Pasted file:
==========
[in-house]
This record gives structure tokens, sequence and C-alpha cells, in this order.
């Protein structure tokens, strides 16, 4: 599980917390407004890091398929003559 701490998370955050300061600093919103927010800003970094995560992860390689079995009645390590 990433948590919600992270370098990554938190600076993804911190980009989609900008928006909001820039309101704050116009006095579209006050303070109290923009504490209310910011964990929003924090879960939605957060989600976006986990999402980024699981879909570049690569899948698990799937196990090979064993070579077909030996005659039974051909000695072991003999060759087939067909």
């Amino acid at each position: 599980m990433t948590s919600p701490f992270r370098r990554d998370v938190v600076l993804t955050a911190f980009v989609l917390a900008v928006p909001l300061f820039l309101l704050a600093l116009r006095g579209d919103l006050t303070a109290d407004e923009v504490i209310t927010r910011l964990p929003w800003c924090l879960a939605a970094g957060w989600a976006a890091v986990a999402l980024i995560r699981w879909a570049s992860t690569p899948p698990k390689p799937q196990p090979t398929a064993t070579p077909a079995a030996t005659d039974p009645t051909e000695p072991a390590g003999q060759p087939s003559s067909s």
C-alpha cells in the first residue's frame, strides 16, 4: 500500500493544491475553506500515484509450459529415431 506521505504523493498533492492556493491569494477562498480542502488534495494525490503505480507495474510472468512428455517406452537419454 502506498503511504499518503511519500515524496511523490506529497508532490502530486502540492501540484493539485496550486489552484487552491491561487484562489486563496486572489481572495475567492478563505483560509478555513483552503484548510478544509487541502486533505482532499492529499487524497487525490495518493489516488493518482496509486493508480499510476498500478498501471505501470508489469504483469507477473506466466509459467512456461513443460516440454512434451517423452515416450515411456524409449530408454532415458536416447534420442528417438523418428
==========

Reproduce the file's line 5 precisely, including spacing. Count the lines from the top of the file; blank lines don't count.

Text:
C-alpha cells in the first residue's frame, strides 16, 4: 500500500493544491475553506500515484509450459529415431 506521505504523493498533492492556493491569494477562498480542502488534495494525490503505480507495474510472468512428455517406452537419454 502506498503511504499518503511519500515524496511523490506529497508532490502530486502540492501540484493539485496550486489552484487552491491561487484562489486563496486572489481572495475567492478563505483560509478555513483552503484548510478544509487541502486533505482532499492529499487524497487525490495518493489516488493518482496509486493508480499510476498500478498501471505501470508489469504483469507477473506466466509459467512456461513443460516440454512434451517423452515416450515411456524409449530408454532415458536416447534420442528417438523418428